Update 13-12: Sunday, Aug. 11, 2013.

"Mission of the Socialist Party: Speech at Coliseum Hall Arena, Denver, CO," by Eugene V. Debs [May 26, 1902]  The best-known leader of the new Socialist Party of America made this appeal to a crowd of 3,000 people under the auspices of the Western Federation of Miners and the American Labor Union. Debs proclaims no compromise possible between the principles of private and collective property, declaring that one would just as well attempt "to harmonize fire and water." Just as the Republican Party had emerged to eliminate chattel slavery just over 40 years earlier, the Socialist Party had emerged to muster the class-conscious votes of the working class to eliminate wage slavery today, Debs declares. Centralization of economic activity was inexorably bringing a close to the wage system which, having fulfilled its historic mission, would pass away in favor of "the new society that is evolving from the present competitive chaos," according to Debs. Debs states that only two possible roads were available for the change, by securing control of the government through the ballot or by revolution. Since "no sane man prefers violent to peaceful measures," it followed that "Socialists rely upon the efficacy of a united class-conscious ballot to accomplish their end," Debs says.

“'We Must Gain Possessionof the Tools of Trade': Speech at Butte Auditorium, Butte, Montana," by Eugene V. Debs [June 16, 1902]  This speech by Socialist Party leader Gene Debs to a packed house at Butte Auditorium is interesting in that it includes a number of explicit pronouncements about life during the transition period from capitalism to socialism. Debs asserts that capital is conscious of itself and its interests and coordinated in its actions, while labor is only fumblingly making its way to such status. Its coordinated action is a necessary precondition to bringing an end to the rule of the capitalist minority, in Debs' view. Following the winning of the government, socialist policies would follow in short order, with the elimination of profits via the increase of wages given highest priority. Thereafter the high wages paid by public-owned industry would create a situation in which labor in the private sector would refuse to work for greatly lesser wages, causing the economic failure of these competing capitalist firms and their takeover by the state. The advantages of wealth would likewise disappear as servants would find more lucrative employment in industry.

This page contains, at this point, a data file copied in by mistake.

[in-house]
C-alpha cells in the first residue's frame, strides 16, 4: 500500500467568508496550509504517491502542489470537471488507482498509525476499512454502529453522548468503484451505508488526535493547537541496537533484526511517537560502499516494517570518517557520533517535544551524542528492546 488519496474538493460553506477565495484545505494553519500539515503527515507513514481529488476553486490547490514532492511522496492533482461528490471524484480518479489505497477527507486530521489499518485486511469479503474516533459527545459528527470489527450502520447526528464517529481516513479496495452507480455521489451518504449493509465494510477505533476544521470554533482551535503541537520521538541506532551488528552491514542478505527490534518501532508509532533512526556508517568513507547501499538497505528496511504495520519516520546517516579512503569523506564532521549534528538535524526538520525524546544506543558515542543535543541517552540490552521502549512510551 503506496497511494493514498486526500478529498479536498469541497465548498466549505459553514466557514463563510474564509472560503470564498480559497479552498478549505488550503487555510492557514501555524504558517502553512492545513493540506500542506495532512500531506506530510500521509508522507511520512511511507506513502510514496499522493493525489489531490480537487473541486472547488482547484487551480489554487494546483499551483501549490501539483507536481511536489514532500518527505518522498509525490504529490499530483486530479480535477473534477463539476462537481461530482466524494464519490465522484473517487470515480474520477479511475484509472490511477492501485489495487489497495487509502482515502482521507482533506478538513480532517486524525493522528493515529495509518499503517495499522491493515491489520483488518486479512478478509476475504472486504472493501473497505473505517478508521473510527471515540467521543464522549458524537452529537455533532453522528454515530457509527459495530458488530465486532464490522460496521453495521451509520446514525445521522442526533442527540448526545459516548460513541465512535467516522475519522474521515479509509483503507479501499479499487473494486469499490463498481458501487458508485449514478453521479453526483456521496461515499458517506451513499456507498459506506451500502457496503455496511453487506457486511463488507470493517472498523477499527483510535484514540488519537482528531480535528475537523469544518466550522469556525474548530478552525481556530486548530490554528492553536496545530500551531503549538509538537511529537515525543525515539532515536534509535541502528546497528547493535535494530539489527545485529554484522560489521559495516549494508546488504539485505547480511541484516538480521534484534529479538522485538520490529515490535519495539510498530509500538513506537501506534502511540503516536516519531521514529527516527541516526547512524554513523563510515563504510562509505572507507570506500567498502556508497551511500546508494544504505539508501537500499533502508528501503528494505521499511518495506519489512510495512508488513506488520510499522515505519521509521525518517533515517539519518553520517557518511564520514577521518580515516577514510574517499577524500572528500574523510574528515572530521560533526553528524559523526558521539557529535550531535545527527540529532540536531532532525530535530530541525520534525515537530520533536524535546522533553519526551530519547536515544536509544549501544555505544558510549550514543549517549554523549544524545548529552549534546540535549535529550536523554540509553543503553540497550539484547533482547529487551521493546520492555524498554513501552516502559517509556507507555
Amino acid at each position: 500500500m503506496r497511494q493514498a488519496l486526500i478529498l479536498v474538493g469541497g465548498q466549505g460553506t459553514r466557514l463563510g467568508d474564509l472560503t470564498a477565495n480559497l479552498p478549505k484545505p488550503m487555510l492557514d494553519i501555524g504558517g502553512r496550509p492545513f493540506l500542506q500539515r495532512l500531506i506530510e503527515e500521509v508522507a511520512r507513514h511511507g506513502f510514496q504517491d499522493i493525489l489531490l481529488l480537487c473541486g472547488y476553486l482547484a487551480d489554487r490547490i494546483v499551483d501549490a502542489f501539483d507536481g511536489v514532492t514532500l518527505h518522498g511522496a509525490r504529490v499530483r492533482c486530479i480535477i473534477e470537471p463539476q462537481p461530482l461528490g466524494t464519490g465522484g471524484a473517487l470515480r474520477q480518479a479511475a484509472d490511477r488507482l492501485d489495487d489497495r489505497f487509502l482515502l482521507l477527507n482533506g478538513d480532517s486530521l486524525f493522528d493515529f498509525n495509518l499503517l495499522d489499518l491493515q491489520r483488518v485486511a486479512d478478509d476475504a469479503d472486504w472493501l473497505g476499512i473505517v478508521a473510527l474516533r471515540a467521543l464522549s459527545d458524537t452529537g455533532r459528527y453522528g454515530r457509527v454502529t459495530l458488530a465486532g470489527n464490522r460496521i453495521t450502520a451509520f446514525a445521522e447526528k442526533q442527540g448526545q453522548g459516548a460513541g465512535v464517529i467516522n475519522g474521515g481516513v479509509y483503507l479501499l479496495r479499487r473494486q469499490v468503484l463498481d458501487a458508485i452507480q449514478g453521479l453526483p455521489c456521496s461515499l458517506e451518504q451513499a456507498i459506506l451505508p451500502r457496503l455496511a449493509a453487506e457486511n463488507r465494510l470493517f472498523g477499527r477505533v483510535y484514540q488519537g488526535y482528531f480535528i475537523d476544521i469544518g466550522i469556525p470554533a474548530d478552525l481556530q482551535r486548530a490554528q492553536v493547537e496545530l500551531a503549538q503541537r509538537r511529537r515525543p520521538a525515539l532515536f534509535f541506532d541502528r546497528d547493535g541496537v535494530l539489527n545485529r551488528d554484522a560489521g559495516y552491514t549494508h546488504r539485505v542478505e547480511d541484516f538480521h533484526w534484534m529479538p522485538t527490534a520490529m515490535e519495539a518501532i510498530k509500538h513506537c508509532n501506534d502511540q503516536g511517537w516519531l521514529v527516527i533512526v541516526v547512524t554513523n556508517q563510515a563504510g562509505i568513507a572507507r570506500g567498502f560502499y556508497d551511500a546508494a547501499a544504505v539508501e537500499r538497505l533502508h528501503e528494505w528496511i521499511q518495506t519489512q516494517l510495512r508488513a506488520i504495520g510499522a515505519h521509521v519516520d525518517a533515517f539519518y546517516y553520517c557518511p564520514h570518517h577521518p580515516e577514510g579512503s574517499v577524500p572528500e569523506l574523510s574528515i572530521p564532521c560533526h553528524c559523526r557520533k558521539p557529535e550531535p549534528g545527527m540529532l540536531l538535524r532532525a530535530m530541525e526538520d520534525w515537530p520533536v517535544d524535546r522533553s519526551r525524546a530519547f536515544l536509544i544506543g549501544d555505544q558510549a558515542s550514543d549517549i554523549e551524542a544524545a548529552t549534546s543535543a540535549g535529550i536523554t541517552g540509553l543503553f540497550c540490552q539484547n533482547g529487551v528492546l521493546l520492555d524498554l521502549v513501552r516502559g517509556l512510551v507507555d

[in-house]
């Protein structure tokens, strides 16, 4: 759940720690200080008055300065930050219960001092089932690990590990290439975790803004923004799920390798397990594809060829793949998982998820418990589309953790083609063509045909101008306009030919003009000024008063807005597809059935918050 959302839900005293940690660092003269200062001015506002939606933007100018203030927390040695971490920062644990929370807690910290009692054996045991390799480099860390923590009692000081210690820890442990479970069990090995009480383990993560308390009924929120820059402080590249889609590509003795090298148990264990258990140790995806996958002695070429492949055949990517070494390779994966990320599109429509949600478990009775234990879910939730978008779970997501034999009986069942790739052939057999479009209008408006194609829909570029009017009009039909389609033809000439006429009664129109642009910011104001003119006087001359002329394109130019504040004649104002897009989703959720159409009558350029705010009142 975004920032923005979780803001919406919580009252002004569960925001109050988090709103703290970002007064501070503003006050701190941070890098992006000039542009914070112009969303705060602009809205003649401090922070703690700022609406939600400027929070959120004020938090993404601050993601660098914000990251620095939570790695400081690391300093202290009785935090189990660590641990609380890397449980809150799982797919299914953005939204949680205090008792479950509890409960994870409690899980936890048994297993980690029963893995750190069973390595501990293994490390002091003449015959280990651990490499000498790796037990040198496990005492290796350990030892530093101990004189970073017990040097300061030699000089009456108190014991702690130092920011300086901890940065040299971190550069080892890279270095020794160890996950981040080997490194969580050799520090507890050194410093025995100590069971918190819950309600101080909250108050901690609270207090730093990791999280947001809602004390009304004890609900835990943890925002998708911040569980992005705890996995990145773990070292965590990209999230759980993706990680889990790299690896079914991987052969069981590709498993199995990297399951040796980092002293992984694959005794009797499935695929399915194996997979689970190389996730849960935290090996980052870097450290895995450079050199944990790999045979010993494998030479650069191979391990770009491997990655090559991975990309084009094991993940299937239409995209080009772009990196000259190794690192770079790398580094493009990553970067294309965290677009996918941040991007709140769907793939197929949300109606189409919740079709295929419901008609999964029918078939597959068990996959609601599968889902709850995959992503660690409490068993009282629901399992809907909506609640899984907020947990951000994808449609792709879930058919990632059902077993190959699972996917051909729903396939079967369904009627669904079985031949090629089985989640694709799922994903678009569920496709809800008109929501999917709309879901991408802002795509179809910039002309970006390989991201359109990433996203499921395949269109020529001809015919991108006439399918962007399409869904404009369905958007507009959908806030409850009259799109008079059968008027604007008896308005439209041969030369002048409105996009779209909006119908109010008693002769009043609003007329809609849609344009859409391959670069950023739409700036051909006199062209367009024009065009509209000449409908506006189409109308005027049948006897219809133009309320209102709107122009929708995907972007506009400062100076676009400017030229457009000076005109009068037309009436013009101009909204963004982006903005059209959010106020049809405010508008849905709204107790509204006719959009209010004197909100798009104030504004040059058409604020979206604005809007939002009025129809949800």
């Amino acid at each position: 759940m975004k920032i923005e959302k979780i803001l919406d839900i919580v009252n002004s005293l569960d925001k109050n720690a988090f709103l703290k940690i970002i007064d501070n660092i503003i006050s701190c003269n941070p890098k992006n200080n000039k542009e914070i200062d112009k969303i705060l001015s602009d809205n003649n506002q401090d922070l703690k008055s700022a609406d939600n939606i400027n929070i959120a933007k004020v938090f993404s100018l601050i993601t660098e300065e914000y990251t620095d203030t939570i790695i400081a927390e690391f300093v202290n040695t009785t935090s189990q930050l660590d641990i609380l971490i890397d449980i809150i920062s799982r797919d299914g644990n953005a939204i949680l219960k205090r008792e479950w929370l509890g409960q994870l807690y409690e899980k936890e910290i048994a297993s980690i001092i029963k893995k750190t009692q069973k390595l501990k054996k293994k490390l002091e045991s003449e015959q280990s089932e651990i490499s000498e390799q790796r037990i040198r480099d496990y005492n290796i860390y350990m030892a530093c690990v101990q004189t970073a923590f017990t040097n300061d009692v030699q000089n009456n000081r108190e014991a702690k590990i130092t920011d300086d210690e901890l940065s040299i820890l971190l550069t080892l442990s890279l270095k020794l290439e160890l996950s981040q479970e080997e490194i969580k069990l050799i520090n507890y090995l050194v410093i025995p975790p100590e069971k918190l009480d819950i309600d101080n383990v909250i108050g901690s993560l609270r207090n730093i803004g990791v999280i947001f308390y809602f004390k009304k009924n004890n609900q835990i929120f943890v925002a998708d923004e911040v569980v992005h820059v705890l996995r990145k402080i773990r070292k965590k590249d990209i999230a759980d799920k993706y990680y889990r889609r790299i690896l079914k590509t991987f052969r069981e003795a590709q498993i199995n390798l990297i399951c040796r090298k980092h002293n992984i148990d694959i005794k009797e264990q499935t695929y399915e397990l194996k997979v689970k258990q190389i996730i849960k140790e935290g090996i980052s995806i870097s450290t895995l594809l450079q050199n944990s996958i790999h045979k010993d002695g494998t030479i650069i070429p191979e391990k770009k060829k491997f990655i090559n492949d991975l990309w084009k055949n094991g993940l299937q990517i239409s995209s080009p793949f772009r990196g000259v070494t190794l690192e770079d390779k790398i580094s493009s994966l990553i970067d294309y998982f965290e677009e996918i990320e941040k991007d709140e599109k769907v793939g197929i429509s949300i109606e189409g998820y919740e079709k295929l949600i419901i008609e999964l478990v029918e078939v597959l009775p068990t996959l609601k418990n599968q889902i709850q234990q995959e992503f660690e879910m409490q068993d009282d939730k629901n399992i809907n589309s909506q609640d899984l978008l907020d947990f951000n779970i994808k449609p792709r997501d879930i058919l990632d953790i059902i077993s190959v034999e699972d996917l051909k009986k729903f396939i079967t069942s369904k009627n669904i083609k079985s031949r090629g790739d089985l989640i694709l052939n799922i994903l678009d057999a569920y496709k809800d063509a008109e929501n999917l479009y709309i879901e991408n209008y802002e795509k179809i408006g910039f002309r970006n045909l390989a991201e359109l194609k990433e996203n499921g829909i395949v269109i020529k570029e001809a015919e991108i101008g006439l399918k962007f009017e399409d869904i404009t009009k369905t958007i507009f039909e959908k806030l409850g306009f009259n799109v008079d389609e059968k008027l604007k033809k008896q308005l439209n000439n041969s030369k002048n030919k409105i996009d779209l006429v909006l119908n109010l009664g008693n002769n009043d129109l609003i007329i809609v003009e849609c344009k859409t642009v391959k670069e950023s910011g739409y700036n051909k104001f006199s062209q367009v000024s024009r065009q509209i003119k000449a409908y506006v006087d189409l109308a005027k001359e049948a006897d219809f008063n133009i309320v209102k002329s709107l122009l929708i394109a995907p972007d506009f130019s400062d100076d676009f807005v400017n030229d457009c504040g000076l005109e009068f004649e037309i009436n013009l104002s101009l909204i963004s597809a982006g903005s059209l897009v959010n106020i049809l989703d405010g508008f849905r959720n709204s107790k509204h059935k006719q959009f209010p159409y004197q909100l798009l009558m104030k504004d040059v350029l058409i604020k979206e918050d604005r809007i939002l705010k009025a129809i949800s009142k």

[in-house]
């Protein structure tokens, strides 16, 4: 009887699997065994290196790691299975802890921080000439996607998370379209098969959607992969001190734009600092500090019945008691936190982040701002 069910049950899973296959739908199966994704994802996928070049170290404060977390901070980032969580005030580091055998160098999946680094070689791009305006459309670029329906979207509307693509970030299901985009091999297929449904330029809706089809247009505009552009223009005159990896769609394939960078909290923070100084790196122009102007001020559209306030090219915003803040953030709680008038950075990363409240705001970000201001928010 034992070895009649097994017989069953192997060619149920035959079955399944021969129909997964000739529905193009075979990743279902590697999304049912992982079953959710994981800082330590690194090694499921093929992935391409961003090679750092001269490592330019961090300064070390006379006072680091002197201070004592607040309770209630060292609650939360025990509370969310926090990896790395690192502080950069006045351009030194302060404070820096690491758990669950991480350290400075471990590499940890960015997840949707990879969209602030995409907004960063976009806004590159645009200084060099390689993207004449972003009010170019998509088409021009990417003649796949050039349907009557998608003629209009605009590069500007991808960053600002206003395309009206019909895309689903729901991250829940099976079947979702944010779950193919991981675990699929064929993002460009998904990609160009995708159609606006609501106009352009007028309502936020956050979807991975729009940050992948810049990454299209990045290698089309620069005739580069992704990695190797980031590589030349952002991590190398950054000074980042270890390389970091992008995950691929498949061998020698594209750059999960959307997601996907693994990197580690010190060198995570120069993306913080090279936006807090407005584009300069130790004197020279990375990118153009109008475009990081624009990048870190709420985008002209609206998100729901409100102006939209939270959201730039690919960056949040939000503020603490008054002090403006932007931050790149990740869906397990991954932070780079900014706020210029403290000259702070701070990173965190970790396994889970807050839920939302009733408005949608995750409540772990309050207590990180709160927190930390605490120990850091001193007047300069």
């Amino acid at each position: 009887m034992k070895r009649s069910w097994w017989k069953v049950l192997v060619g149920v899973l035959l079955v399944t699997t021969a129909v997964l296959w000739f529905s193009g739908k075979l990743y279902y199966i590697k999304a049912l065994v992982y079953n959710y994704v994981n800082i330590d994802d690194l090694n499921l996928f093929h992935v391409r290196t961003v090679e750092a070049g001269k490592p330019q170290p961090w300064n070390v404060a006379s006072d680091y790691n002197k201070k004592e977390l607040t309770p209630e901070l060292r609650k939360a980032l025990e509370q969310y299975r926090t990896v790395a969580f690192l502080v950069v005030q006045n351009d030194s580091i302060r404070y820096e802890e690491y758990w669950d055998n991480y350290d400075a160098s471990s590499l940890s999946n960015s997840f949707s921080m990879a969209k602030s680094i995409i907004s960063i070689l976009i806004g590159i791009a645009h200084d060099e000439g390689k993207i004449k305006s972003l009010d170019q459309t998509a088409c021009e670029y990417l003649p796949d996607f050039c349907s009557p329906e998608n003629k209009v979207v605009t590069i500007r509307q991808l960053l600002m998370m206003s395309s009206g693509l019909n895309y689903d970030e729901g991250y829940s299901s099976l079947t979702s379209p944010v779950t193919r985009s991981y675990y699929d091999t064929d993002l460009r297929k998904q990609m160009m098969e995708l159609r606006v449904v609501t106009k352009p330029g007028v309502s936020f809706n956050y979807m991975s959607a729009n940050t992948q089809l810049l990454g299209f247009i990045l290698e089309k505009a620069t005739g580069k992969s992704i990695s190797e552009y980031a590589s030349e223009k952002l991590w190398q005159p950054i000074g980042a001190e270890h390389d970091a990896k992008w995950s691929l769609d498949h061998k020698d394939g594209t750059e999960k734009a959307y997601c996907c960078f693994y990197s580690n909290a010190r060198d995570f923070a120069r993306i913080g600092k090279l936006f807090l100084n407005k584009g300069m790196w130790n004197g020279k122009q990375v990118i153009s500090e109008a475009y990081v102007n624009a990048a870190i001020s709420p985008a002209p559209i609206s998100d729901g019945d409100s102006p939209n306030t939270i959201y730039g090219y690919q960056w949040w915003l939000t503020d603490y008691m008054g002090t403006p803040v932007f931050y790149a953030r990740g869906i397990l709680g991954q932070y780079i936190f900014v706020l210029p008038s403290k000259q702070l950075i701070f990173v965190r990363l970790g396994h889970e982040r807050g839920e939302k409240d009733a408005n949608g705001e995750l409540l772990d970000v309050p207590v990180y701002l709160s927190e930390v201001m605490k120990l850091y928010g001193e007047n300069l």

"For the Adoption of the Communist Exclusion Plan," by Otto Branstetter [June 4, 1921]  The Executive Secretary of the Socialist Party of America takes aim at prominent SPA left winger Louis Engdahl in this New York Call article. Engdahl, a staunch supporter of affiliating the Socialist Party to the Third International, had challenged the veracity of Branstetter's assertion that the party's application for membership had been rejected and intimated that a purge of supporters of left wing supporters of affiliation was in the offing at the behest of the party leadership at the forthcoming 1921 National Convention. Branstetter retorts here that Engdahl was lying, "in the approved Communist manner," and was dodging the real issues involved in favor of the spreading of "misrepresentation, insinuation, half truths, and deliberate misstatements of fact." Branstetter states that the proposal for the expulsion of left wingers actually came from below, via a resolution of Chicago's 13th Ward Branch, rather than through the initiative of the party leadership. That said, Branstetter minces no words about what he feels should happen to the left wingers still in the Socialist Party: "The issue is clearly drawn.... Shall we expel Hillquit or Engdahl? I vote enthusiastically for Engdahl. After all, we are still a Socialist party, and Hillquit is a Socialist. Let us keep Hillquit, Oneal, Shiplacoff, Maurer, and the other loyal, devoted Socialist comrades and permit Engdahl to obey his master’s voice and join the United Communist Party."